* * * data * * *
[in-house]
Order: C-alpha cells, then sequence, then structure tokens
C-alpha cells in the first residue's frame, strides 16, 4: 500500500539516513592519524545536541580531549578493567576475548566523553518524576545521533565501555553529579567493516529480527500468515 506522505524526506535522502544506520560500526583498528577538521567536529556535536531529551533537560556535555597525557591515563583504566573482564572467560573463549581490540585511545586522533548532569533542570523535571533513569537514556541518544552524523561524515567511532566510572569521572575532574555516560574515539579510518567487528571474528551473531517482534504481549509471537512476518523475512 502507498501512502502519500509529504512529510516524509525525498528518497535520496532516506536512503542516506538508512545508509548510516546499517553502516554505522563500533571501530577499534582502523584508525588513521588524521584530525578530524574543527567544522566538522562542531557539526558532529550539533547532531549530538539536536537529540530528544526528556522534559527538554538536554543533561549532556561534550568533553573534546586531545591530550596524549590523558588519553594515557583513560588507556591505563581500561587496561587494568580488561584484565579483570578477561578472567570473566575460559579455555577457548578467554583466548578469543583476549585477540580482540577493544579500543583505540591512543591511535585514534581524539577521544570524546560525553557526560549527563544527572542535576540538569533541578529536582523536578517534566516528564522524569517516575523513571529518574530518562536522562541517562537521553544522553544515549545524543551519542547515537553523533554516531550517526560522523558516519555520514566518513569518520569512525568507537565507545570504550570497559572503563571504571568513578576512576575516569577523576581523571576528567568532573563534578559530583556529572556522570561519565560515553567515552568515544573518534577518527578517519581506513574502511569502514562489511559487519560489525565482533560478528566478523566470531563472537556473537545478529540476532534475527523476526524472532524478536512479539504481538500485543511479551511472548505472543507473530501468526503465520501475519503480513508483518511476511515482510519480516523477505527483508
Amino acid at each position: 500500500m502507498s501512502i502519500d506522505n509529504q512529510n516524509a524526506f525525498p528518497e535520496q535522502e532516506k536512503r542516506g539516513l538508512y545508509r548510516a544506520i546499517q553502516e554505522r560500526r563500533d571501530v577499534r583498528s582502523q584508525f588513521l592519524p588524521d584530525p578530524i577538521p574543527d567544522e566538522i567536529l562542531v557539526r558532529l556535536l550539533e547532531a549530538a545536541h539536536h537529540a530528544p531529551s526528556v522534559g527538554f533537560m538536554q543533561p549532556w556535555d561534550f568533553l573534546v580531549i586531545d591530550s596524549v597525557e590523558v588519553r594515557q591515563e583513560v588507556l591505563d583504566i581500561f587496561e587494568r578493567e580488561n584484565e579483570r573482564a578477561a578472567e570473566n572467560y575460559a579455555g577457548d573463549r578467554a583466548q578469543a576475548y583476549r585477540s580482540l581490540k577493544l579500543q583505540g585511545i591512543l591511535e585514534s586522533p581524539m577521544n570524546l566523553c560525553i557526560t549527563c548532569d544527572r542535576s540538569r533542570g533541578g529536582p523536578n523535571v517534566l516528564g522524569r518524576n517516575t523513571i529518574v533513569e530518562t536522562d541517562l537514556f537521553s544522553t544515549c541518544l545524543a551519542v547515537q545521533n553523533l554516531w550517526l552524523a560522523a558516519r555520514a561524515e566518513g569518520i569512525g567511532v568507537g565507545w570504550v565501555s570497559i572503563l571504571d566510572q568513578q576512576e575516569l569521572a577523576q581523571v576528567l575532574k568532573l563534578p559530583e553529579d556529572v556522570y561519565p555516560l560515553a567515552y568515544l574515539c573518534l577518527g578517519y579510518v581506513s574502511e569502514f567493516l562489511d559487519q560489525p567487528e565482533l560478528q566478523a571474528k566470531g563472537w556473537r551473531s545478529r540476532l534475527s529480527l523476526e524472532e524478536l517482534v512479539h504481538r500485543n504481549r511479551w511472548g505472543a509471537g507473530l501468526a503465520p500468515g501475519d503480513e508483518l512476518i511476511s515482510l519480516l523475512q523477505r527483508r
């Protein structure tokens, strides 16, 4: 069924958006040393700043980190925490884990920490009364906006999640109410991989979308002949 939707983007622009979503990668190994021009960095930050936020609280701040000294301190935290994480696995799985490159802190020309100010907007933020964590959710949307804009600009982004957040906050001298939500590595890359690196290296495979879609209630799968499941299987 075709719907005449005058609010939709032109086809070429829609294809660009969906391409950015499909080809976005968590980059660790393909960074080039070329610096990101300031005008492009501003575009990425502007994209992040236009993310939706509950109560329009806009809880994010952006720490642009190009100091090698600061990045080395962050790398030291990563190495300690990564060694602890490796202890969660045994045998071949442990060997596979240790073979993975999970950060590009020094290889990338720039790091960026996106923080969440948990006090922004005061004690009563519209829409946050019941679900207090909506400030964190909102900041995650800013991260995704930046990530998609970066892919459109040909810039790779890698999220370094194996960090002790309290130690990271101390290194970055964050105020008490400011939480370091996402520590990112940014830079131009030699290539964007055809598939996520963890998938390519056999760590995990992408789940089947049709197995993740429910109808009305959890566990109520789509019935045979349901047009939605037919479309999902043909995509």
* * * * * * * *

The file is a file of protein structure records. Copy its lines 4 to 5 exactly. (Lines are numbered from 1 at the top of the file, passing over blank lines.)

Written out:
Amino acid at each position: 500500500m502507498s501512502i502519500d506522505n509529504q512529510n516524509a524526506f525525498p528518497e535520496q535522502e532516506k536512503r542516506g539516513l538508512y545508509r548510516a544506520i546499517q553502516e554505522r560500526r563500533d571501530v577499534r583498528s582502523q584508525f588513521l592519524p588524521d584530525p578530524i577538521p574543527d567544522e566538522i567536529l562542531v557539526r558532529l556535536l550539533e547532531a549530538a545536541h539536536h537529540a530528544p531529551s526528556v522534559g527538554f533537560m538536554q543533561p549532556w556535555d561534550f568533553l573534546v580531549i586531545d591530550s596524549v597525557e590523558v588519553r594515557q591515563e583513560v588507556l591505563d583504566i581500561f587496561e587494568r578493567e580488561n584484565e579483570r573482564a578477561a578472567e570473566n572467560y575460559a579455555g577457548d573463549r578467554a583466548q578469543a576475548y583476549r585477540s580482540l581490540k577493544l579500543q583505540g585511545i591512543l591511535e585514534s586522533p581524539m577521544n570524546l566523553c560525553i557526560t549527563c548532569d544527572r542535576s540538569r533542570g533541578g529536582p523536578n523535571v517534566l516528564g522524569r518524576n517516575t523513571i529518574v533513569e530518562t536522562d541517562l537514556f537521553s544522553t544515549c541518544l545524543a551519542v547515537q545521533n553523533l554516531w550517526l552524523a560522523a558516519r555520514a561524515e566518513g569518520i569512525g567511532v568507537g565507545w570504550v565501555s570497559i572503563l571504571d566510572q568513578q576512576e575516569l569521572a577523576q581523571v576528567l575532574k568532573l563534578p559530583e553529579d556529572v556522570y561519565p555516560l560515553a567515552y568515544l574515539c573518534l577518527g578517519y579510518v581506513s574502511e569502514f567493516l562489511d559487519q560489525p567487528e565482533l560478528q566478523a571474528k566470531g563472537w556473537r551473531s545478529r540476532l534475527s529480527l523476526e524472532e524478536l517482534v512479539h504481538r500485543n504481549r511479551w511472548g505472543a509471537g507473530l501468526a503465520p500468515g501475519d503480513e508483518l512476518i511476511s515482510l519480516l523475512q523477505r527483508r
């Protein structure tokens, strides 16, 4: 069924958006040393700043980190925490884990920490009364906006999640109410991989979308002949 939707983007622009979503990668190994021009960095930050936020609280701040000294301190935290994480696995799985490159802190020309100010907007933020964590959710949307804009600009982004957040906050001298939500590595890359690196290296495979879609209630799968499941299987 075709719907005449005058609010939709032109086809070429829609294809660009969906391409950015499909080809976005968590980059660790393909960074080039070329610096990101300031005008492009501003575009990425502007994209992040236009993310939706509950109560329009806009809880994010952006720490642009190009100091090698600061990045080395962050790398030291990563190495300690990564060694602890490796202890969660045994045998071949442990060997596979240790073979993975999970950060590009020094290889990338720039790091960026996106923080969440948990006090922004005061004690009563519209829409946050019941679900207090909506400030964190909102900041995650800013991260995704930046990530998609970066892919459109040909810039790779890698999220370094194996960090002790309290130690990271101390290194970055964050105020008490400011939480370091996402520590990112940014830079131009030699290539964007055809598939996520963890998938390519056999760590995990992408789940089947049709197995993740429910109808009305959890566990109520789509019935045979349901047009939605037919479309999902043909995509």